Peppa Pig, the popular British children’s TV show is having a peculiar effect on its younger American viewers. Across America children are picking up the southern English accent of Peppa Pig, and the parents don’t really seem to mind.

The innocent TV programme has previously had some surprising reactions from other countries. The show was banned in China for promoting “gangster attitudes” and an episode was taken off air in Australia for teaching children to not be afraid of spiders. Understandably so, British spiders are far safer than those found in Australia. Now it has been picked up by the Evening Standard for teaching children to say “Mummy” and “Daddy”.

The phenomenon has been coined the ‘Peppa effect’ by Janet Manley, an American mom on Twitter. Jen Rofé another mom, tweeted; “I’d like to thank Peppa Pig for the slight yet adorable British accent my toddler is acquiring. #mum #mummy”.

It appears American parents are revelling in their children’s new-found English accents and taking to social media to express their joy. Jess Steinbrenner on Twitter said; “The most entertaining aspect of my life right now is that my toddler has been watching Peppa Pig and now speaks with a British accent.”

Parents have also noticed their children copying Peppa Pigs adorable piggy snort and claimed that to be more expected than picking up the southern English accent. Mike Lupa said: “Anyone else’s kid developing a slight British accent after watching Peppa Pig? “She’s also snorting like a piggy, but that is expected.”

The Children of America are now not only learning the valuable life lessons Peppa has to offer about friendship, spiders and even recycling, the accent of Peppa Pig has now also been learnt by the children. This accent not only includes piggy snorts and very English “mummy” and “daddy”, but also words such as “snuggle”.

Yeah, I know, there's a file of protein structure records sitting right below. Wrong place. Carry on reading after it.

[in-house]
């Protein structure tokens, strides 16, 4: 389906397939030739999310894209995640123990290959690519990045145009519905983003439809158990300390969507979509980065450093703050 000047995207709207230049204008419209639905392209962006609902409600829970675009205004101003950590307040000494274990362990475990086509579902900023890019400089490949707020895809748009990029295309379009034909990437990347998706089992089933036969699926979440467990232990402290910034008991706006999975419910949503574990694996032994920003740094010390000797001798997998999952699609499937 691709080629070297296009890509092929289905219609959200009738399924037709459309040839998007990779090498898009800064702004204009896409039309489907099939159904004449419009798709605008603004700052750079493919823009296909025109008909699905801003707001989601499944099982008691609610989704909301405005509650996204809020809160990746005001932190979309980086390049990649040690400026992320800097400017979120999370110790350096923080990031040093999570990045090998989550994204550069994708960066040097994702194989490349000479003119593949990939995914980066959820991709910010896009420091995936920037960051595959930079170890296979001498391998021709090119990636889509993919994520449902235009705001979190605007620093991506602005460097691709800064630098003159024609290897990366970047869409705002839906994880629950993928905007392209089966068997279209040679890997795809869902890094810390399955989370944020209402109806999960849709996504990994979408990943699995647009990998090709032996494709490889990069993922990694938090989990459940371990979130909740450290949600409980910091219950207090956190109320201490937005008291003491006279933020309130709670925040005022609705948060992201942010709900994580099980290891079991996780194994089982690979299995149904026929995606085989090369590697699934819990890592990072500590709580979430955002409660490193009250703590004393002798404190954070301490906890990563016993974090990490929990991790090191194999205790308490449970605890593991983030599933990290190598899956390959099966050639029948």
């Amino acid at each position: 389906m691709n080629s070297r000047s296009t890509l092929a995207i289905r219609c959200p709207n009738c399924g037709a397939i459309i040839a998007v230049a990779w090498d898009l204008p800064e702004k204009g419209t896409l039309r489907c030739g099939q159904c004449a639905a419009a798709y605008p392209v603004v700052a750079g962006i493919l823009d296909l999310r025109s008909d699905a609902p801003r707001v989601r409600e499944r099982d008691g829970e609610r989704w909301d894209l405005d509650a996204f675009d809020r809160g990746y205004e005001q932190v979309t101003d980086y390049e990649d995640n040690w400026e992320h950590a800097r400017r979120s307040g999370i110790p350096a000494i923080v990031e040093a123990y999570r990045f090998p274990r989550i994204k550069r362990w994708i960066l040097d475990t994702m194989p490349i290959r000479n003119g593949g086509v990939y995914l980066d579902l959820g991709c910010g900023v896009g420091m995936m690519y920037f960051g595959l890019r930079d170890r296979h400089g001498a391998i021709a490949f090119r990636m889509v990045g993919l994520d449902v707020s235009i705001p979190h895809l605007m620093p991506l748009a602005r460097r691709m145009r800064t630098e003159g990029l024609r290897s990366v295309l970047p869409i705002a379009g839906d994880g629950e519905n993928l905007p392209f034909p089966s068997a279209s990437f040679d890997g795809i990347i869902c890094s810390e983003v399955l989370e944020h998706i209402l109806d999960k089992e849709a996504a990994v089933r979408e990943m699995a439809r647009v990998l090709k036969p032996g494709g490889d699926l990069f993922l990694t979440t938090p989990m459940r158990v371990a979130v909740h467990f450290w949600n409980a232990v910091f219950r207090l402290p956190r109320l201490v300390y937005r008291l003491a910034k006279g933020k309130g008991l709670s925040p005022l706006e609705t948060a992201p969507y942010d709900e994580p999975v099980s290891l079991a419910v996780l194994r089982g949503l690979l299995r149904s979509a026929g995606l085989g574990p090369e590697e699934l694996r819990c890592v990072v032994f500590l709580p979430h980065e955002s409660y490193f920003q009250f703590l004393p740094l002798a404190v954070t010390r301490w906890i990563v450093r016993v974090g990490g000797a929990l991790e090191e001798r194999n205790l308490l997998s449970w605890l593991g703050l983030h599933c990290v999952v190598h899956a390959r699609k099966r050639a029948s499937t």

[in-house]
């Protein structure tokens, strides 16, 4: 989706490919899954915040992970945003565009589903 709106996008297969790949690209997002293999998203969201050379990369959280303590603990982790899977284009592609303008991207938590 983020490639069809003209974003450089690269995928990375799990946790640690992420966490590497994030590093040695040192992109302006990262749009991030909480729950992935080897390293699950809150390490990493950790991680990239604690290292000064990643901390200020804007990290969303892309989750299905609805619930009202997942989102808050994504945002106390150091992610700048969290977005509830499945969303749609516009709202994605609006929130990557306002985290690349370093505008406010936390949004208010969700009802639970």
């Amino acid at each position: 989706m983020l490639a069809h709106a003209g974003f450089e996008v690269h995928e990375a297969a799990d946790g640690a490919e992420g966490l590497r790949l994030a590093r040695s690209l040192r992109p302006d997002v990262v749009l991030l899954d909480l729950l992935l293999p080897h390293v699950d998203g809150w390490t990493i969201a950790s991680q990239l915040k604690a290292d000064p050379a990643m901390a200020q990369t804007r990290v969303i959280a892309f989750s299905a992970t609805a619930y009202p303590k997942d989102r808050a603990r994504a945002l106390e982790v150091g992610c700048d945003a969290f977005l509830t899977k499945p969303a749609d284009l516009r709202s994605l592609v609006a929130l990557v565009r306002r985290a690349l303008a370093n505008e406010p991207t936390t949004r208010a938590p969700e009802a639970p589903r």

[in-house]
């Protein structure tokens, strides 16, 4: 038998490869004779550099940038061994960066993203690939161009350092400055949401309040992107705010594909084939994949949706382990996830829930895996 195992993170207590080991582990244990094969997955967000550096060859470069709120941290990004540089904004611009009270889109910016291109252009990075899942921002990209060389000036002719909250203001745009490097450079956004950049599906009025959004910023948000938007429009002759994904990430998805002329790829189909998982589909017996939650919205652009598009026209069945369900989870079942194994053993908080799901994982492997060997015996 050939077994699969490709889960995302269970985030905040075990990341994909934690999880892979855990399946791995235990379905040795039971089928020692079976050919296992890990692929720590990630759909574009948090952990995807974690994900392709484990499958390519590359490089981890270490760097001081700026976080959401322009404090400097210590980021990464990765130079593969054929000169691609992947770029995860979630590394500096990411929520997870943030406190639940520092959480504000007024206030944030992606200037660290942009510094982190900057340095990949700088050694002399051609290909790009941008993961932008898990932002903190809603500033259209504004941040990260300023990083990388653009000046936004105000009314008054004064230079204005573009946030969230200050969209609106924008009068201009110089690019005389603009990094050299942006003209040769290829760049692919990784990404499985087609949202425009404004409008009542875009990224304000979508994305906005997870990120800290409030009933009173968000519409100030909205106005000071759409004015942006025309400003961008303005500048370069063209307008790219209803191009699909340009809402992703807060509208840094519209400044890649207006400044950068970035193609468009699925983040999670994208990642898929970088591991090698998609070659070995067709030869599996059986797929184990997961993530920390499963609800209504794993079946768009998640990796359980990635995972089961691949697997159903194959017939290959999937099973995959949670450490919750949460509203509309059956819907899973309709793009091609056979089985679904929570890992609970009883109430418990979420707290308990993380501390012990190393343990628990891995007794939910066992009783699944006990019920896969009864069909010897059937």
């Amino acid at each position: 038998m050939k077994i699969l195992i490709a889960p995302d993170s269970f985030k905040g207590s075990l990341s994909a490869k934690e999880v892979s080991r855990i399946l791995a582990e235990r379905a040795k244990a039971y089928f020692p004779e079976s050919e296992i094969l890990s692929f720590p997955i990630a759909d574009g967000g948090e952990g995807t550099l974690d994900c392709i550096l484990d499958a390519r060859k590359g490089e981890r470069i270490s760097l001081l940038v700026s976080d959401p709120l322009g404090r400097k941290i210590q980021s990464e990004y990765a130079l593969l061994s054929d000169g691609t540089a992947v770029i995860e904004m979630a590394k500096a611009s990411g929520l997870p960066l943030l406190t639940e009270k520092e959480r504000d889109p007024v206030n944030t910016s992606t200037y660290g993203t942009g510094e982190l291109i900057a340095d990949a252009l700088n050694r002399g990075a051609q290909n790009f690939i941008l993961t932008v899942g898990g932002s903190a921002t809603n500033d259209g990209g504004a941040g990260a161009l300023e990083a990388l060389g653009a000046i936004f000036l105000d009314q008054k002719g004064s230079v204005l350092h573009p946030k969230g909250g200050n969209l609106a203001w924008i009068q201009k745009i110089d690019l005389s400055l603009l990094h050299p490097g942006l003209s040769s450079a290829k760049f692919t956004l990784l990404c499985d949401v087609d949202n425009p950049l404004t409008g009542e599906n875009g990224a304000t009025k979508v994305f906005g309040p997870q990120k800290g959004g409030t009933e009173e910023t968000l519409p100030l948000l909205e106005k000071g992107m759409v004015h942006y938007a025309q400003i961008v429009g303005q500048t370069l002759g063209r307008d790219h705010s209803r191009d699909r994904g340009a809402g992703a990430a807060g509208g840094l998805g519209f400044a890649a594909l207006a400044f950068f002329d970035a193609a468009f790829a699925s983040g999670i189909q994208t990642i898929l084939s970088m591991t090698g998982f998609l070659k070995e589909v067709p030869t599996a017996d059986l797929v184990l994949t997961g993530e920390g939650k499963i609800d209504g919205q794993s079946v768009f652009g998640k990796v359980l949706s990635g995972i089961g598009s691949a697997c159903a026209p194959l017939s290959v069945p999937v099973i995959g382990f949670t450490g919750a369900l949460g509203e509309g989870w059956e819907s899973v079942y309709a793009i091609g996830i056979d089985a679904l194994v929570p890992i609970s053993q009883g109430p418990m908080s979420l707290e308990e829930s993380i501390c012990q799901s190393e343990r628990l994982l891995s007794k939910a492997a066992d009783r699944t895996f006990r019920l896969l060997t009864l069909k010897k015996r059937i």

The effects seem to be extraordinary to American parents, who are baffled by their children’s new found British vocabulary. Dad Sylvester Kabajani stated: “My four year baby girl loves watching Peppa Pig and I have noticed her accent and grammar is extraordinary. “Last night I tucked her to sleep and she looks at me and says ‘daddy, can you snuggle me’ I was like what did you just say baby girl? I don’t remember the last time I used that word.”

Classic British sayings and vocabulary is now popping up in the language of four to seven year olds across America. Using words such as “straightaway” as a parent from Twitter can vouch for, saying; “Tayla absolutely lapses into a slight Brit accent and vocabulary, and uses the word ‘straightaway’ more than I ever have in my life! … ‘Daddy, when we get home do I have to go to bed straightaway?”’

Although to the majority of British people this language is absolutely normal, it is coming as a surprise to American parents, especially the use of “Holiday” instead of “vacation”. The TV programme is extremely popular and has been viewed in over 200 different countries and is worth $1 billion worldwide. The Peppa Effect is giving these children a quaint southern English accent and it may be strange to their mummy’s and daddy’s but for now it is here to stay.